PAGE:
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Posts by bengal-stripe

Although, strictly speaking, Sexton is not a Savile Row tailor (he is based several miles away from the row), stylistically and price wise he belongs very much to Savile Row. He is also one of the most expensive tailors in London. Also, Sedwell and Sexton have a very distinguished and somewhat mannered house style (which you either love or loathe). I believe the OP is looking for someone more middle of the road, as far as style and price are concerned.Someone like Graham...
That's a vicuña overcoat, as worn by Joe Gillis (William Holden) in 'Sunset Boulevard' (1950) In previous scene, you see Gillis being taken shopping for a new wardrobe by his sugar-mummy Norma Desmond (Gloria Swanson) and the salesman prompts him: "Well, if the lady pays, why don't you take the vicuña?"
Those side-elastic shoes are made by Corno blu (Jutaca Seigaku), which is a Japanese bespoke shoemaker. http://www.cornoblu.info/ https://www.instagram.com/cornoblu/
The problem with a seamless whole-cut is not so much stretching but shrinking. You start by 'blocking' the wet leather over the last, which will show huge folds of leather around the heel. The vamp of the seamless whole-cut is not different from any other old shoe and doesn't need more manipulation than usual. The picture here shows Daniel Wegan from G&G blocking a seamless whole-cut. Notice the initial excessive folds of leather. They have to be lasted into smaller...
Well, those 'custom shoes' seem to have a strange construction (cemented?). If you want 'welts', you pay another $ 225 on top of it. It doesn't say 'hand-welted', I even doubt it's GYW, or even 'welted' as we know it. It might be just a decorative bon-welt glued into place. 'Hand-stitching on the upper costs another $ 225. If that is for a beautiful apron seam, then it is a very reasonable price. If it's just for three stay-stitches on the bottom of the quarters, then...
Grenson used to offer a bespoke shoe like Trickers (hand-welted and out-sawn by machine), but they stopped the program some 10 or 12 years ago. I believe between the wars, many factories would have offered this type of product. Edward Green tried the first 'drop-drawer' program (early 90s) as hand-welted, but got in such an awful mess with deadlines, they had to abandon the hand-welting.The times quoted here for hand-welting seem to forget (accidentally on purpose?) that...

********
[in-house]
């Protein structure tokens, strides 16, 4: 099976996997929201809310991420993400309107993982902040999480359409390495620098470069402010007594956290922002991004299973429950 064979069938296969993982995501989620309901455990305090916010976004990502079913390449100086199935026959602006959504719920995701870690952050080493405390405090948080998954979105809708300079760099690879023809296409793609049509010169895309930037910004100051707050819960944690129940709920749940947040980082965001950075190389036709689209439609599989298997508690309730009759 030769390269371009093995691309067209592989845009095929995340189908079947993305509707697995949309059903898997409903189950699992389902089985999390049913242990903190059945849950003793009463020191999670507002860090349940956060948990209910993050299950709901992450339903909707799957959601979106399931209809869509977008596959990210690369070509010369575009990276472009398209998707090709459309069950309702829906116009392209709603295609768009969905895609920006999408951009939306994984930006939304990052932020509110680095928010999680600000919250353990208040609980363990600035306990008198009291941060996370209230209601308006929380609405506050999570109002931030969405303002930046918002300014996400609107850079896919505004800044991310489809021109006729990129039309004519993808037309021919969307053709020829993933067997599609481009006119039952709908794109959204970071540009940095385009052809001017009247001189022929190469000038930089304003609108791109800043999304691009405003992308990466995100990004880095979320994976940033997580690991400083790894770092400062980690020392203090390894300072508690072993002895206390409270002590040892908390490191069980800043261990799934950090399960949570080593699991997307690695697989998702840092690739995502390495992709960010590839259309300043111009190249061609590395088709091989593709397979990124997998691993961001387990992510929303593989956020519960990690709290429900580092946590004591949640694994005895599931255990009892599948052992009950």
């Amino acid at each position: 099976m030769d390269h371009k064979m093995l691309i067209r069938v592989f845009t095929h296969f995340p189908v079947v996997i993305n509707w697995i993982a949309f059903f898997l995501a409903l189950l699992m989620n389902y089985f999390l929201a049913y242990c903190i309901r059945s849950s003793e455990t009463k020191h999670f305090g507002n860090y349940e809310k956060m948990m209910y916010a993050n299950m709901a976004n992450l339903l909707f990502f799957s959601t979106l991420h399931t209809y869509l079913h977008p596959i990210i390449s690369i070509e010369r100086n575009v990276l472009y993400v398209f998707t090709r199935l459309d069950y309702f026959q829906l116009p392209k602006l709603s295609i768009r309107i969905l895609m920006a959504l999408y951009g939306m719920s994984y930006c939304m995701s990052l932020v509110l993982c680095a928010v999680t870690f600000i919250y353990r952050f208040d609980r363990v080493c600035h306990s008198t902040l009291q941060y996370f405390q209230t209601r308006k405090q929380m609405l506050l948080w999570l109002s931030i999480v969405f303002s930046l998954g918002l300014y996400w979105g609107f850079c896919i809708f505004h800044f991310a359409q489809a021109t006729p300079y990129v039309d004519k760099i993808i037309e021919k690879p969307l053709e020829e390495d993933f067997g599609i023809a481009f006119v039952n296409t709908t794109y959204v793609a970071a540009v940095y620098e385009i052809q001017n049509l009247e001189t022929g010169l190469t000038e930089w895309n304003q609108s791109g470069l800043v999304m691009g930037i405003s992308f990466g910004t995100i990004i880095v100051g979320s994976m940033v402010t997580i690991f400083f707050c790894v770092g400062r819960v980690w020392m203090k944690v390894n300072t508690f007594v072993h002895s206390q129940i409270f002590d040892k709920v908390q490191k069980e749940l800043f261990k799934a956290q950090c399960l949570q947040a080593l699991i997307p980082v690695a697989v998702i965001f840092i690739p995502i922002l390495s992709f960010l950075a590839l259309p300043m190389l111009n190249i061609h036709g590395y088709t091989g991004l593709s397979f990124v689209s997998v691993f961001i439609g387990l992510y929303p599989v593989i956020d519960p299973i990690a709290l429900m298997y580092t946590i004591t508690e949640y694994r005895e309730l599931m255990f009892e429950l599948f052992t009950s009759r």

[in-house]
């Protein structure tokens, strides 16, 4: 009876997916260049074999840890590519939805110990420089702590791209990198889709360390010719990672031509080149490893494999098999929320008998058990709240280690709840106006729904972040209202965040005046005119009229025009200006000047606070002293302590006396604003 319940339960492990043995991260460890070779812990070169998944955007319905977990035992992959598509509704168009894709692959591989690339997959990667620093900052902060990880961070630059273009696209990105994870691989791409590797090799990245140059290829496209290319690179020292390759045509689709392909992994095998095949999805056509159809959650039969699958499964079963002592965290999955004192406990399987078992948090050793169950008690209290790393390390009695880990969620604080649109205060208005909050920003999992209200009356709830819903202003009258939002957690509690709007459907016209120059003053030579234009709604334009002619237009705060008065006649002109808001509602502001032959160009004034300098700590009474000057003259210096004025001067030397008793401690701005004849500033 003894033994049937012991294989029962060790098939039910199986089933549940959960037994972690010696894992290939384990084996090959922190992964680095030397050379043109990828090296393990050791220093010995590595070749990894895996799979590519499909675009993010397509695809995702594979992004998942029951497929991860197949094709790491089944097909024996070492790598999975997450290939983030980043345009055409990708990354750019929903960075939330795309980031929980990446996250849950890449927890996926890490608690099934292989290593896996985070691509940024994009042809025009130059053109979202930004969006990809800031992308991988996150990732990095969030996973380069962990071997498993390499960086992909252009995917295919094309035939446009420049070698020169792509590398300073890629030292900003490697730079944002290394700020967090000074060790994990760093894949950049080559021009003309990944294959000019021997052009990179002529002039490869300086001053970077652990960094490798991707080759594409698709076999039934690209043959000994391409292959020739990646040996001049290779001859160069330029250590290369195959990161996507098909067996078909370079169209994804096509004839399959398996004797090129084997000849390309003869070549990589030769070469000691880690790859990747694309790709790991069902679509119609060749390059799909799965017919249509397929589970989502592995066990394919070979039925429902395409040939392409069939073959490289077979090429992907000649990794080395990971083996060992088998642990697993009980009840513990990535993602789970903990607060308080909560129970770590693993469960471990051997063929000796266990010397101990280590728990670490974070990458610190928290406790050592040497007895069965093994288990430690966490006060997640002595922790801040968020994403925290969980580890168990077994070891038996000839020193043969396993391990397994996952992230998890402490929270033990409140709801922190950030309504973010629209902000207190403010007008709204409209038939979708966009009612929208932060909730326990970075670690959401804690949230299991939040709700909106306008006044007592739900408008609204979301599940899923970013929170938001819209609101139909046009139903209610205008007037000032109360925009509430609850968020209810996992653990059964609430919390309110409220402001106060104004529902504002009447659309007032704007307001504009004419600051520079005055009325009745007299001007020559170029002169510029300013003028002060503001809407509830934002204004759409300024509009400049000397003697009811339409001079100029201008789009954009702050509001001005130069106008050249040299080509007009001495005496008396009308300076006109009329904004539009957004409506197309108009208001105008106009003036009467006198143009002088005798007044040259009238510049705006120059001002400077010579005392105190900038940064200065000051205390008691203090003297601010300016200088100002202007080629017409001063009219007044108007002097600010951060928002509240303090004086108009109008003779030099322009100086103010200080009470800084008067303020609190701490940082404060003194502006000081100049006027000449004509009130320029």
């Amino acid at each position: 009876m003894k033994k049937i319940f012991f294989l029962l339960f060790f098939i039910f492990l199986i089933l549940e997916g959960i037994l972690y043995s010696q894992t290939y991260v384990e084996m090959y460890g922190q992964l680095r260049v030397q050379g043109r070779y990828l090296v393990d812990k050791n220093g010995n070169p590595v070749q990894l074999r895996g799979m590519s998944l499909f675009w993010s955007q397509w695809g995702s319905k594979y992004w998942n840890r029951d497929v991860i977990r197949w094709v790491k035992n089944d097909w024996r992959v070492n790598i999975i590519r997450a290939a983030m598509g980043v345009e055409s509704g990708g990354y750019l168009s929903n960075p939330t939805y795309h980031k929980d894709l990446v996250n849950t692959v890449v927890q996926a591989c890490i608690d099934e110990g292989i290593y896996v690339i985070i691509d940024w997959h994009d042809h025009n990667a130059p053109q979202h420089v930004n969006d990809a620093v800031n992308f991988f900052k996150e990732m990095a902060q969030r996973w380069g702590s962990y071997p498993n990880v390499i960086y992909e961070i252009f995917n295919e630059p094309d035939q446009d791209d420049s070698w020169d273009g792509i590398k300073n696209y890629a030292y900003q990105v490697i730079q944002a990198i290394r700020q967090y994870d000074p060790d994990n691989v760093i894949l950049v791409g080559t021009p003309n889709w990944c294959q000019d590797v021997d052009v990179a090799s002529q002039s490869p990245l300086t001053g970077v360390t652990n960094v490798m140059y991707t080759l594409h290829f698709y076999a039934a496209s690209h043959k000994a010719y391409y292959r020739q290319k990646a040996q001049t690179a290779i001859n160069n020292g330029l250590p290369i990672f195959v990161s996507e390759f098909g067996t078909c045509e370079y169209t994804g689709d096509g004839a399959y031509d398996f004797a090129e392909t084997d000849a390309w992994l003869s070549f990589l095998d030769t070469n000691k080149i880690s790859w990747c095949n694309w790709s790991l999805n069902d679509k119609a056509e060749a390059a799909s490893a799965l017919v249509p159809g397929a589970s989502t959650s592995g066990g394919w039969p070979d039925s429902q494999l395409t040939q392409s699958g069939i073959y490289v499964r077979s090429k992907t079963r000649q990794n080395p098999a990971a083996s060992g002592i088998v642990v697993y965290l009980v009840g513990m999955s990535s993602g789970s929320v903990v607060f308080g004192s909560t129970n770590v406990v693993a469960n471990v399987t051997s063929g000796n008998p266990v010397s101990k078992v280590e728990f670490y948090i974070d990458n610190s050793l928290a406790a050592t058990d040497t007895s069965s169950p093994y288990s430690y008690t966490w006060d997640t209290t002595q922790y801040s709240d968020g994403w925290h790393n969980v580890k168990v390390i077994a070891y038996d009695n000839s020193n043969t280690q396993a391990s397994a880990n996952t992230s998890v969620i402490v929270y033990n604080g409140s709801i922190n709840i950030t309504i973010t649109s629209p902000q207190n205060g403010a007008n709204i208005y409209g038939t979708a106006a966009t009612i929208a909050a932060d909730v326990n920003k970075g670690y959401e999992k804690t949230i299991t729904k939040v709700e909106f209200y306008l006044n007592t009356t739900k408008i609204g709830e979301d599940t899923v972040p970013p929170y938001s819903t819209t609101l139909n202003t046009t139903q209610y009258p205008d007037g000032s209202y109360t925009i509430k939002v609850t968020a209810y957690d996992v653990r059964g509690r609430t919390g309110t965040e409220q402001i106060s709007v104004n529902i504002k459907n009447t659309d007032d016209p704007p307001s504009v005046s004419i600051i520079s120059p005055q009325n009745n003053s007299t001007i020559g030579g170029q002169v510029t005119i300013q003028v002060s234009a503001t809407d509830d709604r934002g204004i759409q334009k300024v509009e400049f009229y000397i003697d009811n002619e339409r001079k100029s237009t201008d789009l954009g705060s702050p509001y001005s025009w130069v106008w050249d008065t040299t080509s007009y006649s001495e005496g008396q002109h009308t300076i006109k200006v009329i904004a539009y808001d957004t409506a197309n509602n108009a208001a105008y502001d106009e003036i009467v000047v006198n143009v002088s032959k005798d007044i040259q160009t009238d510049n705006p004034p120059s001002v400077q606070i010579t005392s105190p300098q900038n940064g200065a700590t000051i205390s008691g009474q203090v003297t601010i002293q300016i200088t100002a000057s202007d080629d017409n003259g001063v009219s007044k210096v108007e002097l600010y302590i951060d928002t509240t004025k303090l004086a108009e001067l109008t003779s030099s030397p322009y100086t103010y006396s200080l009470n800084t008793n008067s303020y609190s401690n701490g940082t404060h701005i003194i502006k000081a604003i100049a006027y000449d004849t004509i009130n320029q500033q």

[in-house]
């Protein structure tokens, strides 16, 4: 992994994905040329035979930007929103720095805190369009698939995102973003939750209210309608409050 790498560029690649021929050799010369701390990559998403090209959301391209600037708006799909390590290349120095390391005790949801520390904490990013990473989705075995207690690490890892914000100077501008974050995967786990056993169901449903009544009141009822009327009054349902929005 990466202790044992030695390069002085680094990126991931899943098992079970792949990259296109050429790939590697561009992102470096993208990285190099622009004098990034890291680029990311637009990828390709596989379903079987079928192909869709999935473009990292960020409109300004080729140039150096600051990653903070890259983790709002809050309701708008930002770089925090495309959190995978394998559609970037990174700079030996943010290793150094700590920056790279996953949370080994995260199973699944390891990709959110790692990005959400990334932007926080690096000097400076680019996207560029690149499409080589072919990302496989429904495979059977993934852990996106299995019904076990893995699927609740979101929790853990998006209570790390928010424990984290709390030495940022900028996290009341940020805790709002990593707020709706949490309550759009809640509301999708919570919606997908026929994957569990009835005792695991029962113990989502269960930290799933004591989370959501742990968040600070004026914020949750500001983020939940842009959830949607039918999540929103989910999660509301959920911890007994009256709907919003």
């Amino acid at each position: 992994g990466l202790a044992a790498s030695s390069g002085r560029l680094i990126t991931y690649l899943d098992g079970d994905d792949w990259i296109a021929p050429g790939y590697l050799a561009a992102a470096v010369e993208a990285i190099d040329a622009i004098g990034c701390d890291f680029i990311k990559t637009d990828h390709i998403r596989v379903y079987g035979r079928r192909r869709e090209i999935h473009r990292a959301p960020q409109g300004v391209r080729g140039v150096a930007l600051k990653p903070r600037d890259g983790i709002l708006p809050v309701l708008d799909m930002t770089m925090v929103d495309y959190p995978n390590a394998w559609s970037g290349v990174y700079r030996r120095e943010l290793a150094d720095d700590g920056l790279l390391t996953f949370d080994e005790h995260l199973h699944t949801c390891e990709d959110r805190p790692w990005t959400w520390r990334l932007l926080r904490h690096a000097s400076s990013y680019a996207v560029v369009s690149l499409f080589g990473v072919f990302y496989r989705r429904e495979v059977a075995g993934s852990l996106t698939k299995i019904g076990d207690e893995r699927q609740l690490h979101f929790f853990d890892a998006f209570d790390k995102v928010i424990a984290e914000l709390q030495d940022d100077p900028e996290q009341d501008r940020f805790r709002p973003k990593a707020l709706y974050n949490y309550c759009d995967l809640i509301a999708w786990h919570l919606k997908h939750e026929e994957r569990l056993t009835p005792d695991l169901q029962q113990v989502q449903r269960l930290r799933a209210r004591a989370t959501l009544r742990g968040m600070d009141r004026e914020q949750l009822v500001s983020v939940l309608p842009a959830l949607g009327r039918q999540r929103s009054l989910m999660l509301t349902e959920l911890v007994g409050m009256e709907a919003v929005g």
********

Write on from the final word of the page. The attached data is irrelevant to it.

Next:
That's what the 'Parisian Gentleman' has to say about Carlos Santos shoes.It corresponds to what I have heard about the company's chaotic administration.I did see the shoes once (shown by the agent) at a German retailer, who was considering buying the collection. (They did not, in the end.)Hopefully the company has solved their problems by now, otherwise the guys in Stockholm might jump out of the Edward Green frying pan into the Carlos Santos fire.
Here you are:http://www.trickers.com/bespoke
I don't know where StC sources it's hatchgrain leather from and if it's the same Horween leather which is used by G&G and other English firms.When the Horween leather was initially released and made-up as shoes, it had significant problems with the finish wearing off. G&G had to strip all the hides and re-dye them. Alfred Sargent (who didn't use the leather a great deal) had the same problems with the finish wearing off as StC has.Whether Horween has solved the problem...
Die, Workwear! met up with Nicholas Templeman on his recent visit state-side and commissioned a pair of shoes from him. The blog jjust published a very interesting piece about the making of the bespoke last and the difference between a (truly) bespoke last and a fitted-up commercial last. http://dieworkwear.com/post/137827721579/the-making-of-a-bespoke-last I presume, a trial pair will be ready for Nicholas' next visit to the USA in April. I for one am looking...
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